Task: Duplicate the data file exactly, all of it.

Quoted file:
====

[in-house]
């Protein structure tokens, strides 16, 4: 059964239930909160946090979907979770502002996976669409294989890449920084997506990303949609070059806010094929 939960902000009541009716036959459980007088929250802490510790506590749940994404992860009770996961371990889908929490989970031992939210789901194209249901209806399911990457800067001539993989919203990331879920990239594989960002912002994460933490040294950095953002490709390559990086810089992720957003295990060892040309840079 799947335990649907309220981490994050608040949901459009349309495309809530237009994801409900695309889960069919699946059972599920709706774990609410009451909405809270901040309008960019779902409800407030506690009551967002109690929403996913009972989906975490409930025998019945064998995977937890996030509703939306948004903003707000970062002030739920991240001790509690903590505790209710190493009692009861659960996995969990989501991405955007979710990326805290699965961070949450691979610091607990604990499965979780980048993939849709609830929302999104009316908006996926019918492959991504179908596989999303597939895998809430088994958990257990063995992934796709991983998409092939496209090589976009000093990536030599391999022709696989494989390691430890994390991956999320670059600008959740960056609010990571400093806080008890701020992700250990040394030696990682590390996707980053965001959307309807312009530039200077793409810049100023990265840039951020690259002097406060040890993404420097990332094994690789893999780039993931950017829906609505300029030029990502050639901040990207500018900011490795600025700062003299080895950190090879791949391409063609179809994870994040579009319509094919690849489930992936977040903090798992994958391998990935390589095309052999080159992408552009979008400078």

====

[in-house]
């Protein structure tokens, strides 16, 4: 059964239930909160946090979907979770502002996976669409294989890449920084997506990303949609070059806010094929 939960902000009541009716036959459980007088929250802490510790506590749940994404992860009770996961371990889908929490989970031992939210789901194209249901209806399911990457800067001539993989919203990331879920990239594989960002912002994460933490040294950095953002490709390559990086810089992720957003295990060892040309840079 799947335990649907309220981490994050608040949901459009349309495309809530237009994801409900695309889960069919699946059972599920709706774990609410009451909405809270901040309008960019779902409800407030506690009551967002109690929403996913009972989906975490409930025998019945064998995977937890996030509703939306948004903003707000970062002030739920991240001790509690903590505790209710190493009692009861659960996995969990989501991405955007979710990326805290699965961070949450691979610091607990604990499965979780980048993939849709609830929302999104009316908006996926019918492959991504179908596989999303597939895998809430088994958990257990063995992934796709991983998409092939496209090589976009000093990536030599391999022709696989494989390691430890994390991956999320670059600008959740960056609010990571400093806080008890701020992700250990040394030696990682590390996707980053965001959307309807312009530039200077793409810049100023990265840039951020690259002097406060040890993404420097990332094994690789893999780039993931950017829906609505300029030029990502050639901040990207500018900011490795600025700062003299080895950190090879791949391409063609179809994870994040579009319509094919690849489930992936977040903090798992994958391998990935390589095309052999080159992408552009979008400078």